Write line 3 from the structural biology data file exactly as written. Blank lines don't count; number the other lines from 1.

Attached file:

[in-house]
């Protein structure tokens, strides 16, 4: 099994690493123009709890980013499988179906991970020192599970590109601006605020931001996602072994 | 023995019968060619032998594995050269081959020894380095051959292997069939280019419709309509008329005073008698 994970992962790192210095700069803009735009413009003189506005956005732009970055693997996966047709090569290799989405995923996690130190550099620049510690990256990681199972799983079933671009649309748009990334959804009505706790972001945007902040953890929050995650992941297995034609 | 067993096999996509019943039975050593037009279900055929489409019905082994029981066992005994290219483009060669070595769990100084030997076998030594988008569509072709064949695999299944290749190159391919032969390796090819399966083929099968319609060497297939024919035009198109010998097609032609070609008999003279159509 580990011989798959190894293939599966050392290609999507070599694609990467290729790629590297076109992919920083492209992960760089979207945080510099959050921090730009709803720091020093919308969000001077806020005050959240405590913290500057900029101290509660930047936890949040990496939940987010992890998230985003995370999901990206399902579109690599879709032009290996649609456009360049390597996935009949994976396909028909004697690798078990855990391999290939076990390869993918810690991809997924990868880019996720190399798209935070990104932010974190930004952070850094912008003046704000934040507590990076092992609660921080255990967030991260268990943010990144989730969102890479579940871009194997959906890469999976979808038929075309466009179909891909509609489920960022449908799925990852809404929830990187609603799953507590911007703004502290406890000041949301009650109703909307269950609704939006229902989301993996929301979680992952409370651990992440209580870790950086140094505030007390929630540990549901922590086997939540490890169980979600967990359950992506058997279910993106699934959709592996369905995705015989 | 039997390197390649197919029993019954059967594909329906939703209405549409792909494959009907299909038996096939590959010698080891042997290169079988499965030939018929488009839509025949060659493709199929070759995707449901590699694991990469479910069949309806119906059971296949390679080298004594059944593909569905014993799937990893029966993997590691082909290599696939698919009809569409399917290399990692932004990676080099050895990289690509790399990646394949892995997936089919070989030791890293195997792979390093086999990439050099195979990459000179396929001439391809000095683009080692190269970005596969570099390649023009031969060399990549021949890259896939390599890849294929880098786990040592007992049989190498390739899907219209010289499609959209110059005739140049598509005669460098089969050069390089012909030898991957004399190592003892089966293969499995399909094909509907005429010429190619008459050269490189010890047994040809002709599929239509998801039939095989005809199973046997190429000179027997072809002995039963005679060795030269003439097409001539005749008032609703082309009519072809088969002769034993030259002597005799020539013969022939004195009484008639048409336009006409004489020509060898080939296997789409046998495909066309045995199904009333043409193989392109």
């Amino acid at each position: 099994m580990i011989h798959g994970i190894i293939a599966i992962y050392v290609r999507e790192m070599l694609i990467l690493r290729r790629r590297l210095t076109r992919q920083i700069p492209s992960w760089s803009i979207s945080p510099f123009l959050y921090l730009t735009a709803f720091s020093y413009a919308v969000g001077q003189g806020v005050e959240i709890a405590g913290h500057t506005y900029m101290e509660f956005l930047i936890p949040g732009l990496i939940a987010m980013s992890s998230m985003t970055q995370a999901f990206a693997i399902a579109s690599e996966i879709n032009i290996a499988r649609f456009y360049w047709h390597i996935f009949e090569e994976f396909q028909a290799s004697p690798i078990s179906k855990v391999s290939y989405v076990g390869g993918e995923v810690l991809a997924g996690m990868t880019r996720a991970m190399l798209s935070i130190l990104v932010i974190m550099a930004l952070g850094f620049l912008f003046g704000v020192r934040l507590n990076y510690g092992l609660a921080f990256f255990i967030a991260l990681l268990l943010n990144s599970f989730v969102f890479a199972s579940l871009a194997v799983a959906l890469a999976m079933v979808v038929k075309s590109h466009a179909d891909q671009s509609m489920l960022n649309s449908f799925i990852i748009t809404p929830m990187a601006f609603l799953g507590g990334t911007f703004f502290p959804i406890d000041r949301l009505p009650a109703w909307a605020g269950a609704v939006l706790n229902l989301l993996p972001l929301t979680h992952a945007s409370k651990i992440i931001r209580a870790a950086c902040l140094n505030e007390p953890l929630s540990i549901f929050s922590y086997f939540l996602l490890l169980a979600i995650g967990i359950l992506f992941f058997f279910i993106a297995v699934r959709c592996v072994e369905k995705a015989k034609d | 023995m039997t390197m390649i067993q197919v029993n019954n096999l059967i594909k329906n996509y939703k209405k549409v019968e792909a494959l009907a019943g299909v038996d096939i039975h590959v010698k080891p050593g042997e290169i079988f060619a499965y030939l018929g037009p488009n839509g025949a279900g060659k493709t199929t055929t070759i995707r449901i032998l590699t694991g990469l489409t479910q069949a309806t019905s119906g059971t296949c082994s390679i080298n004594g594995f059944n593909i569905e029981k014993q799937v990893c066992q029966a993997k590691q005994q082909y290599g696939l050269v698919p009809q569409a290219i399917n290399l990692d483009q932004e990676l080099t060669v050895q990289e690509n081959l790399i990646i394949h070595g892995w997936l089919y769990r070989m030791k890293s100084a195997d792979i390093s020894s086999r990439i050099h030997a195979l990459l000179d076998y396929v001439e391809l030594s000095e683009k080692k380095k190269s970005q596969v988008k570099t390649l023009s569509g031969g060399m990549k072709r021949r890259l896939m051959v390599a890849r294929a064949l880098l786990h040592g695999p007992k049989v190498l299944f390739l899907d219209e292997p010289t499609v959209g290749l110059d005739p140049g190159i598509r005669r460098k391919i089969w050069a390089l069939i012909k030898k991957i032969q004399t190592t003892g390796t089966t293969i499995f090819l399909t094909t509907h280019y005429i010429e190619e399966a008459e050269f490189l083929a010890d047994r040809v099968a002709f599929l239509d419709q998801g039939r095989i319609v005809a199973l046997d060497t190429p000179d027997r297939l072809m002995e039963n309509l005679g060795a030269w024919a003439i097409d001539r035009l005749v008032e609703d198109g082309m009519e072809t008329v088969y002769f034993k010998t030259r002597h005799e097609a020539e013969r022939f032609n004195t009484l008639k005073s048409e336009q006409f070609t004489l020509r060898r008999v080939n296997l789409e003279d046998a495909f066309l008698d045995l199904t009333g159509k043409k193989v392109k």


């Amino acid at each position: 099994m580990i011989h798959g994970i190894i293939a599966i992962y050392v290609r999507e790192m070599l694609i990467l690493r290729r790629r590297l210095t076109r992919q920083i700069p492209s992960w760089s803009i979207s945080p510099f123009l959050y921090l730009t735009a709803f720091s020093y413009a919308v969000g001077q003189g806020v005050e959240i709890a405590g913290h500057t506005y900029m101290e509660f956005l930047i936890p949040g732009l990496i939940a987010m980013s992890s998230m985003t970055q995370a999901f990206a693997i399902a579109s690599e996966i879709n032009i290996a499988r649609f456009y360049w047709h390597i996935f009949e090569e994976f396909q028909a290799s004697p690798i078990s179906k855990v391999s290939y989405v076990g390869g993918e995923v810690l991809a997924g996690m990868t880019r996720a991970m190399l798209s935070i130190l990104v932010i974190m550099a930004l952070g850094f620049l912008f003046g704000v020192r934040l507590n990076y510690g092992l609660a921080f990256f255990i967030a991260l990681l268990l943010n990144s599970f989730v969102f890479a199972s579940l871009a194997v799983a959906l890469a999976m079933v979808v038929k075309s590109h466009a179909d891909q671009s509609m489920l960022n649309s449908f799925i990852i748009t809404p929830m990187a601006f609603l799953g507590g990334t911007f703004f502290p959804i406890d000041r949301l009505p009650a109703w909307a605020g269950a609704v939006l706790n229902l989301l993996p972001l929301t979680h992952a945007s409370k651990i992440i931001r209580a870790a950086c902040l140094n505030e007390p953890l929630s540990i549901f929050s922590y086997f939540l996602l490890l169980a979600i995650g967990i359950l992506f992941f058997f279910i993106a297995v699934r959709c592996v072994e369905k995705a015989k034609d | 023995m039997t390197m390649i067993q197919v029993n019954n096999l059967i594909k329906n996509y939703k209405k549409v019968e792909a494959l009907a019943g299909v038996d096939i039975h590959v010698k080891p050593g042997e290169i079988f060619a499965y030939l018929g037009p488009n839509g025949a279900g060659k493709t199929t055929t070759i995707r449901i032998l590699t694991g990469l489409t479910q069949a309806t019905s119906g059971t296949c082994s390679i080298n004594g594995f059944n593909i569905e029981k014993q799937v990893c066992q029966a993997k590691q005994q082909y290599g696939l050269v698919p009809q569409a290219i399917n290399l990692d483009q932004e990676l080099t060669v050895q990289e690509n081959l790399i990646i394949h070595g892995w997936l089919y769990r070989m030791k890293s100084a195997d792979i390093s020894s086999r990439i050099h030997a195979l990459l000179d076998y396929v001439e391809l030594s000095e683009k080692k380095k190269s970005q596969v988008k570099t390649l023009s569509g031969g060399m990549k072709r021949r890259l896939m051959v390599a890849r294929a064949l880098l786990h040592g695999p007992k049989v190498l299944f390739l899907d219209e292997p010289t499609v959209g290749l110059d005739p140049g190159i598509r005669r460098k391919i089969w050069a390089l069939i012909k030898k991957i032969q004399t190592t003892g390796t089966t293969i499995f090819l399909t094909t509907h280019y005429i010429e190619e399966a008459e050269f490189l083929a010890d047994r040809v099968a002709f599929l239509d419709q998801g039939r095989i319609v005809a199973l046997d060497t190429p000179d027997r297939l072809m002995e039963n309509l005679g060795a030269w024919a003439i097409d001539r035009l005749v008032e609703d198109g082309m009519e072809t008329v088969y002769f034993k010998t030259r002597h005799e097609a020539e013969r022939f032609n004195t009484l008639k005073s048409e336009q006409f070609t004489l020509r060898r008999v080939n296997l789409e003279d046998a495909f066309l008698d045995l199904t009333g159509k043409k193989v392109k």